Conan Petursson can see the beauty in things that may look like junk to some.
The Smithers resident salvages old bikes during his travels and donates the ones that can be rebuilt to C.O.B. Bike Shop.
“I know there’s an interest in them and if I see them in my salvaging efforts, I always try and rescue them,” said Petursson, who has been salvaging things in one form or another for almost his entire life, working as a salvage logger.
“I think it’s cool, especially if they’re in any kind of decent shape and it’s salvageable. I always thought it was cool to recycle old stuff like that if it still has a use.”
Last year, while he was cleaning out a roughly 100-year-old barn in an effort to salvage the boards, he found an old retro-style bike propped up in the back corner.
“It was made in Japan. I thought it was a pretty cool looking old bike,” said Petursson. “You could tell it has been leaning up in the corner for a long time — the tires were rotted off and the cables were seized. Everything was pretty rusty, but it was in pretty decent shape otherwise, it hadn’t been banged up too much.”
Peturrson took it to Dave Percy and Gabe Newman at the bike shop with hope they could rebuilt it.
It was there that mechanic Tony Waters found a use for the rusted piece of metal. He decided to rebuild it and auction it off with proceeds going to the Smithers Mountain Bike Association (SMBA).
“Tony thought it up and we thought ‘great, let’s do it’,” said Percy, the owner of the bike shop.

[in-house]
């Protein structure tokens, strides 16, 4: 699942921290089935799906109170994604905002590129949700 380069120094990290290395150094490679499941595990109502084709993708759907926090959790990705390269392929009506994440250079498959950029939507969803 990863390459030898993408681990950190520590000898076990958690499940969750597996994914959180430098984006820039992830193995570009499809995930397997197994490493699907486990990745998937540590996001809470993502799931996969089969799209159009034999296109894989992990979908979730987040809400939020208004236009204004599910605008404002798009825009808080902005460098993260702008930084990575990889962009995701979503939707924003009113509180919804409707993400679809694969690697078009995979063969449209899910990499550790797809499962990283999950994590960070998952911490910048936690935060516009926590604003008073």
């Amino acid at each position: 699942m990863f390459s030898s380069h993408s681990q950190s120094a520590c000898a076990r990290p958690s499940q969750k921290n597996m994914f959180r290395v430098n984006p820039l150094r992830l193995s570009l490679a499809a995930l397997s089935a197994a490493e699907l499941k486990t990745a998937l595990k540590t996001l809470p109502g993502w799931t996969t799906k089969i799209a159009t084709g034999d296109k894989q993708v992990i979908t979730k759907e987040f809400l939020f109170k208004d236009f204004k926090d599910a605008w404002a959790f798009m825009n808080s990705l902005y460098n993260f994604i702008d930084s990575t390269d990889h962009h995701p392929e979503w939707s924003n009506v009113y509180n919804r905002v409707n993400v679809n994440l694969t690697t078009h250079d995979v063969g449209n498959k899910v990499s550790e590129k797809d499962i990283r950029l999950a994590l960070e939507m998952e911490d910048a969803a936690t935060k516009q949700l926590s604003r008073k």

“We’re always looking to make a couple of bucks for the SMBA. It takes money to maintain our trails and we have some new projects on the go which require funding.”
First they brought the bike to Hy-Tech Drilling where it was bead blasted to remove surface deposits and clean the metal. Then they took it to Northline Collision where it received a professional paint job.
McBike contributed the seat post and chain ring, Outdoor Gear Canada donated the handle bars and fenders, and NGR, a bike and parts distribution company, donated the hubs.
Over the course of a few weeks in the winter, Waters built up the wheels, gathered the parts and breathed new life into the retro-style bike.
“It’s a beautiful bike,” said Percy. “It’s a nice ride, it’s smooth. It would be good for a nice ride around town.”
Dave Onderwater, the owner of Northline Collision, got involved with the project because he wanted to give back to the community.
“We do stuff like that from time to time. I thought it was a good idea to get involved,” said Onderwater. “All that community stuff is a good idea.”
Percy noted that most businesses were eager to jump on board with the project.
“A lot of people know about the mountain bike association and see it as a good thing and they’re supportive,” he said. “People want to support a good cause like the SMBA. It’s about [the kids], keeping our trails going and building more trails.”
For Petursson, he is glad that someone new will get to enjoy the bike that has been restored to its former glory.
“I think it’s a good idea. It’s a cool effort to restore old stuff,” he said. “It’s for a good purpose and people like the retro bike trend.”
Tickets for the bike can be purchased from C.O.B. Bike Shop.
The bike will be auctioned off at the 8th annual critical mass group ride at the shop on May 2. The race starts at 11 a.m.